Troubleshooting Electric Water Heaters

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Electric water heater troubles can be exasperating, as the cost of repairs can certainly add up. Learning to troubleshoot an electric water heater saves valuable money and time, and the steps for doing so aren't difficult to master with a bit of direction. Three common problems that occur are lack of function, loss of hot water, and smelly water. Knowing how to solve these common problems is essential to troubleshooting your electric water heater.

Lack of Function

  • If there is no electrical current reaching the water heater, it obviously will not function. You should therefore check the circuit breaker or fuses to ensure that a power surge on the same circuit did not cause the breaker to flip. Sometimes, troubleshooting begins with a simple reset of the single breaker: After you switch it fully to the "off" position, it can be flipped back to power on. If you determine that a current is reaching the water heater, it should be turned back to the "off" position, and a sign should be posted warning others not to flip the breaker back on. Next, you should remove the thermostat cover on the heater and check for terminals marked "L1" and "L2." A voltage meter will help to determine whether a current is reaching these terminals. Manually resetting, as detailed in the owner's manual for the heater, may fix the issue.

Loss of Hot Water

  • Should the problem persist after you have verified that the heater is getting power, the next area you should check is the pilot control valve. A faulty valve must be replaced. Signs of wear and tear include flickering or nonfunctioning pilot lights. Check the thermostat and heating elements to ensure that electricity is reaching them---if not, you must carefully remove the wires to the heating element. (Again, this should only be attempted after power is cut to the heater.) Heating elements have two screws exposed, which can be checked with the leads on an ohm/voltage meter to determine whether or not they are receiving any electrical current. No electricity signifies a broken heating element, which will need to be replaced.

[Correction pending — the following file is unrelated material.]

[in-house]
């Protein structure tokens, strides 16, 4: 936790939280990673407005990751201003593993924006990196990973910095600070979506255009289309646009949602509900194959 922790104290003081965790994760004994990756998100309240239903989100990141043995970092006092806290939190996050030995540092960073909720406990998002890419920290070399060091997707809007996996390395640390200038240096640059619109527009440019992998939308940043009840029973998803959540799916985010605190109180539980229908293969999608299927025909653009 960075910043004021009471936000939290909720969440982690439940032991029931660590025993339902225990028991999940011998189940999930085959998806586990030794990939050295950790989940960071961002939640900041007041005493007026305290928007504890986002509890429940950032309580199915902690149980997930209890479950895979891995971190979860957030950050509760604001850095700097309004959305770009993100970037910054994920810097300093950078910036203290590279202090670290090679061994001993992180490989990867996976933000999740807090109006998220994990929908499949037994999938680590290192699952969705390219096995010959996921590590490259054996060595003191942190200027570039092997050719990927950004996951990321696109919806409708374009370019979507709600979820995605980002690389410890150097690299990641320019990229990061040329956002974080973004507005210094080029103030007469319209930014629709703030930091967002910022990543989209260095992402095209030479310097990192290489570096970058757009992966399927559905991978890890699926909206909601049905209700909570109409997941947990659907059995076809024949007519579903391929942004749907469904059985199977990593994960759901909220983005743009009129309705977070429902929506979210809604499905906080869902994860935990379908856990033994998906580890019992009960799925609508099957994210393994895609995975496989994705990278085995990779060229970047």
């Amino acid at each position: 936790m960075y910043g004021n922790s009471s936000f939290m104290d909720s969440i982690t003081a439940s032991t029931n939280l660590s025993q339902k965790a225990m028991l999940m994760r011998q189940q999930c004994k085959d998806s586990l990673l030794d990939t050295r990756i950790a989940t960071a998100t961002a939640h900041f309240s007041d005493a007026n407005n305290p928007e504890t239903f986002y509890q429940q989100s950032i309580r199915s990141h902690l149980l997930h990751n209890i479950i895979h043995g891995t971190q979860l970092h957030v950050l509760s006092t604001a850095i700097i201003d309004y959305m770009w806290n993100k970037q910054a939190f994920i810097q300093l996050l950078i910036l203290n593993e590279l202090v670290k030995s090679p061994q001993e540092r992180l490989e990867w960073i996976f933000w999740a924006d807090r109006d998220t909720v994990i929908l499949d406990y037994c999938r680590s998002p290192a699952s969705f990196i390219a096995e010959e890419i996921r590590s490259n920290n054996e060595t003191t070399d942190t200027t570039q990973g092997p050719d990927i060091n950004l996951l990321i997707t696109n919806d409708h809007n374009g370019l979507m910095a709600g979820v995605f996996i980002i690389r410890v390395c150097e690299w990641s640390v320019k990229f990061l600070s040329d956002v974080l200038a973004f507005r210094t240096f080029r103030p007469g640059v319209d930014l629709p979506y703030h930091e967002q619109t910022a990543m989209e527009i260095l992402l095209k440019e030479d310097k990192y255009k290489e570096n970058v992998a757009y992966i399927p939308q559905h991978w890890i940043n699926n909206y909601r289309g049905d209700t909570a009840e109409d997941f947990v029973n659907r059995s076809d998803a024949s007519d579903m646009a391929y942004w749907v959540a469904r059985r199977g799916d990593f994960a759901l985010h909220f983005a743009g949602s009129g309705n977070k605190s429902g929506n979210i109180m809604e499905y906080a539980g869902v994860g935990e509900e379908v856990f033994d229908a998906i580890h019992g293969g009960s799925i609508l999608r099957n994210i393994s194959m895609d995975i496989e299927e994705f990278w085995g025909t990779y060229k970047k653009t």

Smelly Water

  • Electric water heaters contain an "anode rod," which is placed inside of a water heater to prevent the tank from corroding. However, the anode rod may sometimes decay, causing the water to smell or taste bad. When this happens, bacteria may settle in the tank. In case of such a problem, the water heater must be flushed of all of its contents (the details of which are provided in the owner's guide). A solution should be made of 2 pints of 3 percent peroxide to 40 gallons of water, and this solution should be run through the tank. After allowing the solution to sit for two hours or more, the problem is usually solved. Continued issues may indicate a tank that is decaying, or the need to replace the anode rod.

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